Posted on behalf of Dr. Marianna Weiner, Envy Smile Dental Spa
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Illicit drug use can lead to a lot of oral health complications, but none of them are known to cause the extensive amount of dental problems as methamphetamine use. In fact, the term “meth mouth” was coined to describe the condition, because it is so unlike any other that a dentist will see in their profession.
Meth mouth typically represents itself as extensive tooth decay throughout the entire mouth. Nearly every tooth, and every surface of each tooth, is decayed or damaged in some fashion. Not only is the drug damaging, it can also cause people that take it to crave high amounts of sugary substances while they are on methamphetamine. As a result, severe amounts of tooth decay unlike any other occur on a very rapid and progressive scale.
Treating the oral health needs of people that have recovered or are battling methamphetamine use can be quite a challenge. Typically, full mouth rehabilitation is needed when meth mouth is involved. Different options include restoring teeth one-by-one with full coverage crowns and endodontic therapy, allowing patients to preserve their natural teeth. However, this can become costly and recurrent decay can occur around new restorations if habits or addictions cannot be avoided. A more dramatic, but effective approach is to remove all of the teeth involved and deliver a full coverage denture that is either removable or supported by dental implants. The decision is a personal one, and one that needs to be discussed with your dentist and your support system.
Your dental care is confidential, no matter what your history or health status is. Getting care for meth mouth for you or someone you love is one of the best things you can do for their health, their self-confidence, and the way people perceive them in social settings.
Posted on behalf of Dr. David Janash, Park South Dentistry
A full mouth restoration is a series of several cosmetic dental procedures, which restore a patient’s overall dental health, as well as the appearance of their smiles. In some cases the full mouth reconstruction will also correct a number of functional problems, which impacts the patient’s ability to speak clearly and chew their food properly. In most cases the restoration takes place over a series of dental visits depending upon the amount of work required.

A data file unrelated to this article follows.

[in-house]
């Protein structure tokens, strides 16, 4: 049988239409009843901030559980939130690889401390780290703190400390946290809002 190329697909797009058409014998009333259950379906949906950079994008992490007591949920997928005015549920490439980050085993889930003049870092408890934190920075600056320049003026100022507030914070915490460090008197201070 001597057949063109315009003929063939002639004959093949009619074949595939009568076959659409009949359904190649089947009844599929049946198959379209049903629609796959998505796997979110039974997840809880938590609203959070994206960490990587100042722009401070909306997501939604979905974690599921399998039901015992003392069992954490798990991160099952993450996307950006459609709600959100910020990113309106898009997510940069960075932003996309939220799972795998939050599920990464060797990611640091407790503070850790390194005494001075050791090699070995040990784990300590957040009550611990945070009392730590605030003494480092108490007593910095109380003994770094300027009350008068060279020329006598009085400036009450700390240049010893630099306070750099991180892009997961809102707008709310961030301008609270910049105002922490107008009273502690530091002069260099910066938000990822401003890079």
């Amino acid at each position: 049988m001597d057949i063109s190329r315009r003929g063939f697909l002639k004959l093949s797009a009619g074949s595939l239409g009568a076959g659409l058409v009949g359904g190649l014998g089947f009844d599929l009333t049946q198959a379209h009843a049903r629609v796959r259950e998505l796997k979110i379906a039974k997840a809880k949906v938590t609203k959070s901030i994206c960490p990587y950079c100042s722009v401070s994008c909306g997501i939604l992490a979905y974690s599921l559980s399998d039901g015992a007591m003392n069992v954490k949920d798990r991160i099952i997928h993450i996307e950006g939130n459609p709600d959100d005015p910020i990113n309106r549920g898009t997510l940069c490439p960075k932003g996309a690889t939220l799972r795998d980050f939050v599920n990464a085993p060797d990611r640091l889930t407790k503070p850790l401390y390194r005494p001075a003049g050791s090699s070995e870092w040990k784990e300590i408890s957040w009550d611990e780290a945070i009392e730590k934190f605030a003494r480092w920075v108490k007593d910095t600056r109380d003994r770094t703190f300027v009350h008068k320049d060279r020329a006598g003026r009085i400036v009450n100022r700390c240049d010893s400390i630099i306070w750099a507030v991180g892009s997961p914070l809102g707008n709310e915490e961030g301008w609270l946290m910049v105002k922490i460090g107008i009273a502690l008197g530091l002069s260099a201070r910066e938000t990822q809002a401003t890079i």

The first step in a full mouth restoration is for the dentist to perform a full dental exam, including dental x-rays to determine the work that is required. Next, the dentist will outline a comprehensive treatment plan and “phase” the treatments as required. In most cases, the dentist will perform the procedures to correct the problems, which are impacting the patient’s dental and overall health first, followed by the more cosmetic procedures.
Examples of the initial procedures would include filling of cavities, treatment of periodontal disease, root canals and crowns and in some instances, extractions. Cosmetic procedures include teeth whitening, crowns, dental bridges, dental implants and veneers. In many cases it is possible for the dentist to perform multiple procedures in a single visit, depending upon the procedure and the ability of the patient to tolerate multiple procedures. Often dentists will recommend sedation if multiple procedures are to take place, as it keeps the patient calm, relaxed and comfortable for longer periods of time.
While a full mouth restoration may take months to complete, the patient will see immediate improvement to their dental and overall health and will be amazed how quickly their smile is transformed!
Posted on behalf of Dr. James C. Kincaid